The Senior Courts Costs Office Guide 2013 correctly describes the approach to disclosure in detailed assessment hearings of potentially privileged documents:
“If, having examined documents lodged with or produced to the court, the court is minded to determine a point of dispute wholly or partly in favour of the receiving party it does not automatically follow that the paying party will have a right to see all of the documents relied on by the court in reaching that decision. The court should enquire of the paying party whether the paying party is content to accept that ruling (subject to appeal) or whether the paying party wishes to see the documents relied on by the court in making the ruling. In many cases the paying party will be content to agree that the court alone should see those documents. The alternatives (see below) may lead to additional delay and an increase in costs.
(b) If the paying party declines to accept the court’s ruling without inspecting documents, then, save as explained in paras (f) to (h) below, the court will put the receiving party to his election between showing the documents in question to the paying party or not relying upon them and offering to prove the fact of which the document is evidence by some other means. Alternatively the receiving party may decide to withdraw the claim for the costs of it. The court may give directions enabling the receiving party to have a fair opportunity to provide other evidence. In reaching its final decision on the issue the court will not take account of documents which the receiving party has elected not to show to the paying party.”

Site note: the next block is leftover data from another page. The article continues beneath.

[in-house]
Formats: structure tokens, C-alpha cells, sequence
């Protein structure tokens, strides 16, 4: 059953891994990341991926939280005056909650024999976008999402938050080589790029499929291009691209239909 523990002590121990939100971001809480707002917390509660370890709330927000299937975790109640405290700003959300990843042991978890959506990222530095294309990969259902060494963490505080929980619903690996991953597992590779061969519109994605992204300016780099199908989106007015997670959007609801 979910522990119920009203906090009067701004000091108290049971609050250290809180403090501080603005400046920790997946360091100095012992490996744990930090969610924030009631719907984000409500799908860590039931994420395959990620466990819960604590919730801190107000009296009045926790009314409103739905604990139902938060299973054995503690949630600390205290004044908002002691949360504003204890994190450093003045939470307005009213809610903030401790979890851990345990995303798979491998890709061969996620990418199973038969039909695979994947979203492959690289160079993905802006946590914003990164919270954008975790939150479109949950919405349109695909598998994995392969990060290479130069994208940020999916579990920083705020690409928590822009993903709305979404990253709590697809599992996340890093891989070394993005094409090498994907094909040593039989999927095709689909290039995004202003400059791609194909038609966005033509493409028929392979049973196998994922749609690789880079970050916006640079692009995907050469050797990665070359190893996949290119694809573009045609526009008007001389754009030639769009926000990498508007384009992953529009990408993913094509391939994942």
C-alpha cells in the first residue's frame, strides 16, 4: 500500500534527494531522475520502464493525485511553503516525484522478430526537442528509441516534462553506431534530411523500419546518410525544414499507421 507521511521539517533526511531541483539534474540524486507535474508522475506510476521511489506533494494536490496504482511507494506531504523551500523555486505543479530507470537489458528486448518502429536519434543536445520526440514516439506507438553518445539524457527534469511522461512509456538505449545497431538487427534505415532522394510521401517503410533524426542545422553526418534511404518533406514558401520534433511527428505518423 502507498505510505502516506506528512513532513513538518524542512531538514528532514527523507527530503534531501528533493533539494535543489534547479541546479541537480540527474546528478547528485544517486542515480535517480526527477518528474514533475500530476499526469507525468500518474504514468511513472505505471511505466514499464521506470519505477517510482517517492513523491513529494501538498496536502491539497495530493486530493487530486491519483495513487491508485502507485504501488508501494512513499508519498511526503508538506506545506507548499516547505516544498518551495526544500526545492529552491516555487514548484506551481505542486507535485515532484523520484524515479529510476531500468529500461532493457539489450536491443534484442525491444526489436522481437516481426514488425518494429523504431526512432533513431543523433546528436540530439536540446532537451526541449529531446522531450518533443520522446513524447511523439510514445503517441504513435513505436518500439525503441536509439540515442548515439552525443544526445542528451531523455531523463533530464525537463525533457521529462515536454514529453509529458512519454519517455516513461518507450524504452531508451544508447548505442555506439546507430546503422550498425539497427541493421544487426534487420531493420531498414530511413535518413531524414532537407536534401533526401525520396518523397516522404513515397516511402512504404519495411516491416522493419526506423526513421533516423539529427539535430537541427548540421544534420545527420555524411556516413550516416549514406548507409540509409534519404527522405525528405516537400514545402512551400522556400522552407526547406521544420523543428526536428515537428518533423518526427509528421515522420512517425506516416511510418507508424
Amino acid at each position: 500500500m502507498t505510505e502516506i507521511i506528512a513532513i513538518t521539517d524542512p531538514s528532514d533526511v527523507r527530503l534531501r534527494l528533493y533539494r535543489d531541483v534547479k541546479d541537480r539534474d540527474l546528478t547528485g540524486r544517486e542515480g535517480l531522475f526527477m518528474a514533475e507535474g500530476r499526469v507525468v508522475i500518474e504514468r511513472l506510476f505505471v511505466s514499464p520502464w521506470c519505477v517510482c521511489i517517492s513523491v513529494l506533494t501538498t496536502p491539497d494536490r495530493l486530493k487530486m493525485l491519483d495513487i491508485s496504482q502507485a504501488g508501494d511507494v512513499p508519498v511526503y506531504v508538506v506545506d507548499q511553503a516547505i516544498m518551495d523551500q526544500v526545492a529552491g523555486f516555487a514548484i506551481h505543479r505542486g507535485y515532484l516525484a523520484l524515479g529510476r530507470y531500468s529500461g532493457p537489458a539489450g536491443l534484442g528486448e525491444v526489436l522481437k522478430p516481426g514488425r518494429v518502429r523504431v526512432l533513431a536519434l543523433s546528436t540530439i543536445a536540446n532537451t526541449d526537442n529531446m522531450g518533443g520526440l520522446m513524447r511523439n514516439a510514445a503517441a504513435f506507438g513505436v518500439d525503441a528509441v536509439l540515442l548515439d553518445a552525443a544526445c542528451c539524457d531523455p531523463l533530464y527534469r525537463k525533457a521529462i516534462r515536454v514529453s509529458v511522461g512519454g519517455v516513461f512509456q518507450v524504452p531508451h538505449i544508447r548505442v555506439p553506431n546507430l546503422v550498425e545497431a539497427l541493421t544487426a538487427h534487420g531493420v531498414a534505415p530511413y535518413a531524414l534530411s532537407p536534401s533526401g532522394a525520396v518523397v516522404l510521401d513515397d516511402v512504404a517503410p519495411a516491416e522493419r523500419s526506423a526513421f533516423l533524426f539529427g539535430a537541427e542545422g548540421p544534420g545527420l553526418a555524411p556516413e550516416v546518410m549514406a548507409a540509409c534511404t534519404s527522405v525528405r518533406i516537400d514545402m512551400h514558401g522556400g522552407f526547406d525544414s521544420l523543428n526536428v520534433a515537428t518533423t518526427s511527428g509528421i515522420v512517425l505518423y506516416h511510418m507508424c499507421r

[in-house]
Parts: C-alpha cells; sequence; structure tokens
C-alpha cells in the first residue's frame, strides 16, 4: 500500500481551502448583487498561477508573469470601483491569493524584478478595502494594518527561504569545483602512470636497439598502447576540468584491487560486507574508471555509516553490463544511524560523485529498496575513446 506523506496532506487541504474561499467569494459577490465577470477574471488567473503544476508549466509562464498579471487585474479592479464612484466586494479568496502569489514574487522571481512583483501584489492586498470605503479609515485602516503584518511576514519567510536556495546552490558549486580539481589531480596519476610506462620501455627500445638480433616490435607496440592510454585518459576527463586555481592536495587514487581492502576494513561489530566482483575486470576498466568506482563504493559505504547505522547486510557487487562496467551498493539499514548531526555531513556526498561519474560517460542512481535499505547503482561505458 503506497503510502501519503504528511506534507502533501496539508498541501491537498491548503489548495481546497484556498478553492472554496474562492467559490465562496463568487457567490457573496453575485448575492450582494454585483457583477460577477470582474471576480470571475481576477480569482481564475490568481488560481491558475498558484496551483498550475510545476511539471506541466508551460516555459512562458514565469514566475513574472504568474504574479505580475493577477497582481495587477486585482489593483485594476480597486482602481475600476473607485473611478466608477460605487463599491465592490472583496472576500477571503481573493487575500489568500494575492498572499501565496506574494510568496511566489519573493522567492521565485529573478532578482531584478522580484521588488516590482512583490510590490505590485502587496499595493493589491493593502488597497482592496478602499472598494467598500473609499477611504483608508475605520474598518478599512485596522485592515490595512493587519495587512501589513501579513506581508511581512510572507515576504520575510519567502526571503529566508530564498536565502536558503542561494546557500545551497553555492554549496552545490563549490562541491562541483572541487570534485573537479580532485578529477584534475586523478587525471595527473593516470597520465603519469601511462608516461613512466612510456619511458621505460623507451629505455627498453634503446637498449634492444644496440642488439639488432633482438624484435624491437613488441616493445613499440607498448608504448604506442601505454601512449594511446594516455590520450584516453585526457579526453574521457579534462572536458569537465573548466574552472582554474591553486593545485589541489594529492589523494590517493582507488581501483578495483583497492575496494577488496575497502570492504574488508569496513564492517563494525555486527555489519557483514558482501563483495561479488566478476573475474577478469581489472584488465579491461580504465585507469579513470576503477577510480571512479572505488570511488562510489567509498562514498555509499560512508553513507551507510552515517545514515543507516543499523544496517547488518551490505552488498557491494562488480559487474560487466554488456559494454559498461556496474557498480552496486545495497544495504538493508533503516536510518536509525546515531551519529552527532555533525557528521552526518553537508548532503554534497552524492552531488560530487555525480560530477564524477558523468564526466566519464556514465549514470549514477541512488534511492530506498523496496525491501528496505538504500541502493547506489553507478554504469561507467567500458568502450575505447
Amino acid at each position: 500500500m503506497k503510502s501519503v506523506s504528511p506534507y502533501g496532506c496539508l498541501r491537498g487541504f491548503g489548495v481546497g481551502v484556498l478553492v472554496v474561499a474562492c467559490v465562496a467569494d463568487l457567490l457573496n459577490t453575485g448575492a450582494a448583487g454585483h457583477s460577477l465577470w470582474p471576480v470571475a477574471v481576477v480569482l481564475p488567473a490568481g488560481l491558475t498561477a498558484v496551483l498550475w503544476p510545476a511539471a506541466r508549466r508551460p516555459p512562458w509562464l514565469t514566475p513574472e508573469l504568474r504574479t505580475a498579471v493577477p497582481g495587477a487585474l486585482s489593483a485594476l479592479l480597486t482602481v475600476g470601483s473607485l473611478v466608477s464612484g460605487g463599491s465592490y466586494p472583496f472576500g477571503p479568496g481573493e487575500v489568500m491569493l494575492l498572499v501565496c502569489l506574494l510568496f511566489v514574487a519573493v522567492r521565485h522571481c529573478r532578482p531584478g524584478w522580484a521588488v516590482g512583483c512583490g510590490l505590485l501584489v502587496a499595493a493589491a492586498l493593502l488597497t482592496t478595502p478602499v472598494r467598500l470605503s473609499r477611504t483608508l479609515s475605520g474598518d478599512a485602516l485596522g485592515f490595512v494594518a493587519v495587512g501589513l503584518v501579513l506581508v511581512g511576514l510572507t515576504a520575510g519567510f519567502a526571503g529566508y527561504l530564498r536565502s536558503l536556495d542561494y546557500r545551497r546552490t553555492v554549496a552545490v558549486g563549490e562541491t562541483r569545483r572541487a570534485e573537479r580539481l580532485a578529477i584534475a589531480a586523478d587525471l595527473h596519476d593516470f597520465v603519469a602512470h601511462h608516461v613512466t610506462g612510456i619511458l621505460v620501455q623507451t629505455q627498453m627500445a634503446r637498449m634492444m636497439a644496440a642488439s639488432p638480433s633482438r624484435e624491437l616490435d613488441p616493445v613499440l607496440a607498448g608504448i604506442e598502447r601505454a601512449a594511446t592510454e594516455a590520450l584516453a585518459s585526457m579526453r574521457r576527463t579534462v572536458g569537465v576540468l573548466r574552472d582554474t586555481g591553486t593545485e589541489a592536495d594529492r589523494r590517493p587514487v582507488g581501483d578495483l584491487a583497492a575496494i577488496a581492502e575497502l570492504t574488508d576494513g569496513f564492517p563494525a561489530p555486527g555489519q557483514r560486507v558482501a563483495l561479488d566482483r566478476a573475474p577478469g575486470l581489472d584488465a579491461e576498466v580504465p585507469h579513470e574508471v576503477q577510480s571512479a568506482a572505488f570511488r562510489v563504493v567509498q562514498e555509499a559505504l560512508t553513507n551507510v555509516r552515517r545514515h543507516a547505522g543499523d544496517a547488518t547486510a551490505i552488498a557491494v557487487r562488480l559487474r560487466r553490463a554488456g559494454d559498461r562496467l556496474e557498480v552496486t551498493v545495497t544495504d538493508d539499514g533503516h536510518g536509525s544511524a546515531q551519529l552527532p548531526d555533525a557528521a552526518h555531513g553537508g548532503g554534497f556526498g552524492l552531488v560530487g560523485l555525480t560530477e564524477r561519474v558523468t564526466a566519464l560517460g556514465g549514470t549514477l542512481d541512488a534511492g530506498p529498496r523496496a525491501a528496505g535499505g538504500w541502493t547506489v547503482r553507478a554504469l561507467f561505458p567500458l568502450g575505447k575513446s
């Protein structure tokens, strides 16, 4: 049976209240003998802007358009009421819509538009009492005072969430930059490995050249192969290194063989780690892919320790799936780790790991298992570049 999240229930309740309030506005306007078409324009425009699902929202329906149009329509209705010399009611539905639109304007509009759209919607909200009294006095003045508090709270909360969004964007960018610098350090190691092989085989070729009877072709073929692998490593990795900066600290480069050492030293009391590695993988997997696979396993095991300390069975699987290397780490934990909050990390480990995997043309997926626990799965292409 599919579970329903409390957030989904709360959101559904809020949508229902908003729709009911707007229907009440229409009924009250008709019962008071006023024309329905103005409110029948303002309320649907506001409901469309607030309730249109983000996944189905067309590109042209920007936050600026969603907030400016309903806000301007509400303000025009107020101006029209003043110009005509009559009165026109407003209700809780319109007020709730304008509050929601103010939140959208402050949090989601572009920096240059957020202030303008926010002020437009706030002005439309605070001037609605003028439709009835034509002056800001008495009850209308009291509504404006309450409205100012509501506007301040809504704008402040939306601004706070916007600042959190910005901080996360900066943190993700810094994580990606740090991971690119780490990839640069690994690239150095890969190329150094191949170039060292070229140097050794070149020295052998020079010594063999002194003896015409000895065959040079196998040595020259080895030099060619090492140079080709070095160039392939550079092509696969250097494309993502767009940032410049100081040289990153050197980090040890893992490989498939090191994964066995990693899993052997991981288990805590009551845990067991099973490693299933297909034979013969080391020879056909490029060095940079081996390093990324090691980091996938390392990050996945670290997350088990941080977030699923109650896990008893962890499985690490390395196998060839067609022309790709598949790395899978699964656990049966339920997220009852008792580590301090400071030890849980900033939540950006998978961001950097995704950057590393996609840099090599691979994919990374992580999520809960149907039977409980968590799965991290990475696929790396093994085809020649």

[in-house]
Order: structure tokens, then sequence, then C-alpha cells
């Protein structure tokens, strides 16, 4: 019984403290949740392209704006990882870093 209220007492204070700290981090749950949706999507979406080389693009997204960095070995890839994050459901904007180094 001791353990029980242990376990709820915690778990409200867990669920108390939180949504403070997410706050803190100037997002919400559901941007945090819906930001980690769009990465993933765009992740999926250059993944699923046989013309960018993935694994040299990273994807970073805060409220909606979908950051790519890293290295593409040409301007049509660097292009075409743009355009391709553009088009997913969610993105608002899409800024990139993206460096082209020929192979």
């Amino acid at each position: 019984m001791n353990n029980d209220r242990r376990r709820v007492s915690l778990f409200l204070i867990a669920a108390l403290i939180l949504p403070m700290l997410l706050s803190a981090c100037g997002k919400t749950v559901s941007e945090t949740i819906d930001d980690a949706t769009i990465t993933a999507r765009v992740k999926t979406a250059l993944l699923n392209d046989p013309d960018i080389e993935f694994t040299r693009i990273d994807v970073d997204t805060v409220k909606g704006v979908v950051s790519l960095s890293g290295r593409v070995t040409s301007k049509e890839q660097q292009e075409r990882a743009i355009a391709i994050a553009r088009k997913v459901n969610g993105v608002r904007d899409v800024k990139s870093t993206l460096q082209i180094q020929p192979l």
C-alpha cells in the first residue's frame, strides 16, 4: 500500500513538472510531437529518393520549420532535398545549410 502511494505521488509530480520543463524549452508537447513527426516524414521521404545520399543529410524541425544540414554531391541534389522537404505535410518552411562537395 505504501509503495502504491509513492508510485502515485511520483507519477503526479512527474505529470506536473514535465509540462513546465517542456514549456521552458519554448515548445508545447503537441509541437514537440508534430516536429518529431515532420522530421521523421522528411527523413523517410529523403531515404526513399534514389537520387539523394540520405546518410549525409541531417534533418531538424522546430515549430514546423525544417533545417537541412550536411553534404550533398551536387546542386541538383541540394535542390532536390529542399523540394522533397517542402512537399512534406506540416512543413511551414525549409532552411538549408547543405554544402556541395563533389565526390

Those costs draftsmen and costs lawyers who continue to believe that they can simply show the documents they rely on to the judge without also having to potentially show the same to the other side have misunderstood the true position.